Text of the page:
Sunday, December 18, 2005

From the Vault: The Arm of Empire.

The adoption of the Snider breechloading conversion of the old P.1853 Enfield by the British army in 1866 was never intended to be more than a stopgap. Indeed, the commission to select its replacement was formed in 1867, and soon weeded a field of over 100 entrants down to nine finalists. While bolt-actions were considered, a falling block with an internal striker ignition system designed by Swiss engineer Friedrich von Martini was selected, mated to a barrel with 7-groove, 1-in-22" rifling that had been the brainchild of Scottish gun-maker and rifle marksmanship enthusiast Alexander Henry. From such dry technical details was a legend born.

Martini-Henry Mark II. Photo by Oleg Volk.

The Martini-Henry was the standard issue arm of the British military from 1871 through the early 1890's; twenty tumultuous years, spanning such famous names as Khartoum, Isandhlwana, Rorke's Drift. The rifle itself has been the star of Kipling poetry and Hollywood film, with a sword bayonet on one end and Tommy Atkins at the other.

Loading the Martini. Photo by Oleg Volk.

Operation of the rifle is simple: pulling down on the lever behind the triggerguard causes the beechblock to drop at the front, exposing the chamber and automatically cocking the striker. The lever is then raised, closing the chamber and preparing the weapon for firing. There is no safety, but a pivoting indicator on the right side of the action gives visual and tactile confirmation of the weapon's cocked status. After firing, operation of the lever causes twin extractors to eject the spent case. There is a lug for a bayonet on the right side of the first barrel band, and the weapon's sights are graduated to 1,450 yards (experiments in India against screen targets representing massed troops showed that trained riflemen could achieve 6% hits in volley fire out to 1,650 yards!) Recoil was, as they say in the gun mags, "brisk but manageable", and a cutout was placed in the right rear of the receiver to remind one not to wrap one's thumb over the action, which could cause it, upon firing, to meet one's nose with enough force to make one see stars.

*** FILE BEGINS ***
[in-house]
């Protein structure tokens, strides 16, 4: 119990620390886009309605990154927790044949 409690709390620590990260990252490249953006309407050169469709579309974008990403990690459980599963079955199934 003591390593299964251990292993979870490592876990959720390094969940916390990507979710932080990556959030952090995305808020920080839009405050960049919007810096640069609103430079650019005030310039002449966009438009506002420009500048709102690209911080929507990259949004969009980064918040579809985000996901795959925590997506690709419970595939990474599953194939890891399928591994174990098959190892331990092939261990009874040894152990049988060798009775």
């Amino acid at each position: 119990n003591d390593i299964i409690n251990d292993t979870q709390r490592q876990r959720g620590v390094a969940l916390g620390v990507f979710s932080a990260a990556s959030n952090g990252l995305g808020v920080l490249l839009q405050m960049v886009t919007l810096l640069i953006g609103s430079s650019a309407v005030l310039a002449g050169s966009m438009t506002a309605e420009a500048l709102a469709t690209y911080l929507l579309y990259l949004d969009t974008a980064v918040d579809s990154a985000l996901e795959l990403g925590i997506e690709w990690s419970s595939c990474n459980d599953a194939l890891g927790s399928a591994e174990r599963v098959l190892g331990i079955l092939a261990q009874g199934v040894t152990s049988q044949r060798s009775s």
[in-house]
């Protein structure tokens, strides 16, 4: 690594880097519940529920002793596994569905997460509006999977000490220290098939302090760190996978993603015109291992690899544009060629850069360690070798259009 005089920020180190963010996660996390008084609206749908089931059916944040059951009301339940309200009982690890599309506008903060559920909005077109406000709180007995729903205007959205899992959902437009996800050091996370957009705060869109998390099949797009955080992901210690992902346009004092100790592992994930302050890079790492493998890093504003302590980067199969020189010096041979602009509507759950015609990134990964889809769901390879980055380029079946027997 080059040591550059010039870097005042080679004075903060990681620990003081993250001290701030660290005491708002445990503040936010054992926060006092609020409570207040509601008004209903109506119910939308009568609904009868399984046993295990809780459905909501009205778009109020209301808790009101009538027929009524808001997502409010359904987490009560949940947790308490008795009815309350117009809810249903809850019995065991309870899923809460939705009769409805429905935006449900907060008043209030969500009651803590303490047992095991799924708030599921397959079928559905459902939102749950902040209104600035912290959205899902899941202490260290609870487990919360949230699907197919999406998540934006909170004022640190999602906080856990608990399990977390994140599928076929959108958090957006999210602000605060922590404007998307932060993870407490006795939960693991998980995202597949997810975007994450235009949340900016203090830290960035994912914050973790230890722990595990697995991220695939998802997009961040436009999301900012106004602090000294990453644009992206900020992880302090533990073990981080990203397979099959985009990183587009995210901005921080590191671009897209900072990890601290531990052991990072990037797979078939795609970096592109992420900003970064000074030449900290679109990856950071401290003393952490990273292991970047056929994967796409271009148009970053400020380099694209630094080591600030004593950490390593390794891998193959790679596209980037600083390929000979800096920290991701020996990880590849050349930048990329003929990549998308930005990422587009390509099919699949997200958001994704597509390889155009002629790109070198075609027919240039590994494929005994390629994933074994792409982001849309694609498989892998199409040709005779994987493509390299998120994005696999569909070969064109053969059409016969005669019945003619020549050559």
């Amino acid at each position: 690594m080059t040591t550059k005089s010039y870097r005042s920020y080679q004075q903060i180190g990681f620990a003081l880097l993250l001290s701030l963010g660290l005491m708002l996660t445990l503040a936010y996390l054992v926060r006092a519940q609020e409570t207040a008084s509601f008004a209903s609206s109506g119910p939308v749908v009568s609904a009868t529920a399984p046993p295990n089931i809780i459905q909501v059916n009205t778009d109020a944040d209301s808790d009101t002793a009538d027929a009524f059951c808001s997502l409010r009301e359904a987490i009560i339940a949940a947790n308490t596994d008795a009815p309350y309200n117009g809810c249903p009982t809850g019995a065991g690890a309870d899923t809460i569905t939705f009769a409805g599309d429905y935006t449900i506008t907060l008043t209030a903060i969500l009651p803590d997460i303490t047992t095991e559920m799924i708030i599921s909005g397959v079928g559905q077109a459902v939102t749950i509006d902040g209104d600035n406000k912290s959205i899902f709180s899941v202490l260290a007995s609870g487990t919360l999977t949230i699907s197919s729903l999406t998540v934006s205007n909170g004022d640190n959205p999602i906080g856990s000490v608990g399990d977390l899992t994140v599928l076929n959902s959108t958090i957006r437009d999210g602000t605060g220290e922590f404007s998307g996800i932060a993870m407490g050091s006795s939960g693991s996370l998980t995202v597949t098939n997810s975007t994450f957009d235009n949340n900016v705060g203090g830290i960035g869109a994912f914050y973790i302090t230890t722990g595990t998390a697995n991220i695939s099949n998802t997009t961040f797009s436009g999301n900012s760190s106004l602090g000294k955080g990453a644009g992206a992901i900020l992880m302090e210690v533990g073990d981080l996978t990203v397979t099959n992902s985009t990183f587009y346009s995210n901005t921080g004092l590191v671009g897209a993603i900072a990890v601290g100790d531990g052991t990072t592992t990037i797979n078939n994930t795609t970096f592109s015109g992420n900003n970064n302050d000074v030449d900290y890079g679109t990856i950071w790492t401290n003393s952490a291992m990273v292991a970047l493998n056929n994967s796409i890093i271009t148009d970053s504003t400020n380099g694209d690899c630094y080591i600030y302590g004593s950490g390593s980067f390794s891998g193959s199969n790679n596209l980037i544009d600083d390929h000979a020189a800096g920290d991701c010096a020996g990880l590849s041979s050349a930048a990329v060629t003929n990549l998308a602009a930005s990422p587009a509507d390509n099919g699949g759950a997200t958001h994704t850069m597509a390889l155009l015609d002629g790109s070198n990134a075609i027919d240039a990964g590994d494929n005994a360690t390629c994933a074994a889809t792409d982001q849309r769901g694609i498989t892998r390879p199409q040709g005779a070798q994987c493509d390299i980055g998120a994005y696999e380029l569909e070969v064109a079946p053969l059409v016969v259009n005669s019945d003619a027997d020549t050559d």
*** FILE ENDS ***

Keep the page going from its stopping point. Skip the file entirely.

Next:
A girl and her rifle. Photo by Oleg Volk.

The Martini was truly a weapon of transition; a crusty veteran issued one in 1871 may well have received his first marksmanship instruction on a smoothbore flintlock, while the senior NCO's at Mons and First Ypres had undoubtedly cut their teeth on this old black powder warhorse. Ammunition, usually formed from 24ga shotgun brass, is still available from some specialty houses, such as Old Western Scrounger and Rocky Mountain Cartridge, LLC. Be aware that these black powder cartridges are loaded with .451" bullets, and that the bore on a well-used Martini (like mine) can mike out to .458" or more, resulting in keyholing at ranges as close as seven yards. I would encourage any military rifle enthusiast to snag one of these while examples are still available from International Military Antiques and Atlanta Cutlery; there may be no more romantic breechloader to own.


pax said...

When half o' your bullets go wide in the ditch,
Don't call your Martini a cross-eyed old bitch.
She's as human as you are, you treat her as sich ...

Good article, Tamara.


Anonymous said...

Where did you get the hat? It would make a great Christmas gift for a couple of my friends.


Tam said...

"Where did you get the hat?"

Correia, a member at both The High Road and The Firing Line, does runs of Molon Labe gear two or three times a year.